LONDON: Scotland Yard has appointed its first Muslim and Asian woman Shabnam Chaudhri as a detective superintendent of police, a private media outlet reported on Tuesday.
British-Pakistani Chaudhry, hailing from Karachi, moved to London with her family when she was two years old.
In recognition of her “outstanding contribution” to fighting hate crime and criminal gangs, Chaudhri has been appointed as the first Muslim woman to become a detective superintendent of the Metropolitan Police Service.
Speaking about her experience, Chaudhri said, “Becoming detective superintendent is a big achievement for me because I worked for six years for this position. I have fought crime gangs, I have been kicked, attacked, punched, assaulted, chased and gangs have targeted me.”
The challenges faced by Chaudhri during her career as a policewoman, however, are not all of the challenges she had to overcome to reach this position. In addition to fighting crime, Chaudhri had to fight a much more personal fight at home against familial pressure to get married at an early age.
Recalling the time when she joined the police in London in 1989, she said, “My parents wanted me to get married early and settle down. I opposed and joined the police to make a difference.”
She further said, “When my parents saw that I was fighting crime and helping people in need, they became happy and proud of me. Those were times when there were not many Asian and Muslim women in the police. Women from our background are still reluctant to come to the police but I think they should apply for police jobs.”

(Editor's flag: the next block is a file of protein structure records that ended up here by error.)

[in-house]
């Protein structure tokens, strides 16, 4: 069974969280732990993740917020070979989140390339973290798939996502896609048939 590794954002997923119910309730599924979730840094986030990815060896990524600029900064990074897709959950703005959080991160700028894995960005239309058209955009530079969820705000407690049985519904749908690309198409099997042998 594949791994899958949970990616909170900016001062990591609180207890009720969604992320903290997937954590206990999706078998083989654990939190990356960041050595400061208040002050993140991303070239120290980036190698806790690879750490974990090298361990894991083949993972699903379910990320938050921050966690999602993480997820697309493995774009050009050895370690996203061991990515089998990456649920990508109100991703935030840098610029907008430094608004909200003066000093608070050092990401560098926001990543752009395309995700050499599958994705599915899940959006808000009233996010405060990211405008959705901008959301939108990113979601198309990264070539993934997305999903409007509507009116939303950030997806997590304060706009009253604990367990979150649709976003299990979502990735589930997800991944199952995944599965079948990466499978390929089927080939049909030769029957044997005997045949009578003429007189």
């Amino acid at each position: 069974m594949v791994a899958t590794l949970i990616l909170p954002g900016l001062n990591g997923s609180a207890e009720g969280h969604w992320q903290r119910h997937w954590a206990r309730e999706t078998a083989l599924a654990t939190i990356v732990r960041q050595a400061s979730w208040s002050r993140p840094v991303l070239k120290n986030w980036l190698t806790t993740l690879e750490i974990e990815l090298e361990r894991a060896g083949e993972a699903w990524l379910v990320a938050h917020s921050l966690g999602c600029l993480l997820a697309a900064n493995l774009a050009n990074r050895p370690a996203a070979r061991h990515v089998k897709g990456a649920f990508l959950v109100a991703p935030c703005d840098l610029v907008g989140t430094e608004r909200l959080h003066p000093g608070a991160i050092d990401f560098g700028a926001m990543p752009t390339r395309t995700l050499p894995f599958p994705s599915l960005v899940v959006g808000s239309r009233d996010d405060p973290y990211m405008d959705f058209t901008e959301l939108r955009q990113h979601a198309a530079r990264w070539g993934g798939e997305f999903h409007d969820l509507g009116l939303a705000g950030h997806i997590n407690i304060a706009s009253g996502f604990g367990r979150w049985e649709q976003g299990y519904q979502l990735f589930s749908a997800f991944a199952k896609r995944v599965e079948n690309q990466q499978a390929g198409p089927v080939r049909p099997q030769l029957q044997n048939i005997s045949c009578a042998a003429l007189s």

During her 28 years of service with the Met police across London, Chaudhri has won dozens of awards. Moreover, she works with other women to raise awareness on hate crimes and domestic abuse among women from such areas as have relatively less access to police.
Speaking about her career, Chaudhri said that the nature of a policewoman’s job has changed over the years, with the introduction of more sophistication and better planning in the department’s work.
“Everyday brings a new challenge in this job,” she said.
“I have dealt with every kind of job. We have vests to protect ourselves against attacks. We have the equipment to keep ourselves safe. I have managed teams and I have been on front line duty. I am not scared of anything and that’s what I have learned while being in the police,” she said.
The detective superintendent said that more women – and especially more Muslim and Asian women – should join the police. “I would like more Muslim and Asian women to be in the police,” she said, adding that working women from Pakistan made her proud and that Benazir Bhutto inspired her.
Her own parents had opposed her getting an education, but that changed later, she said. “We were four sisters and their biggest wish was that we all get married, but we had careers on our minds while growing up and that’s how it all happened,” she recalled, adding, “My mother is my role model.”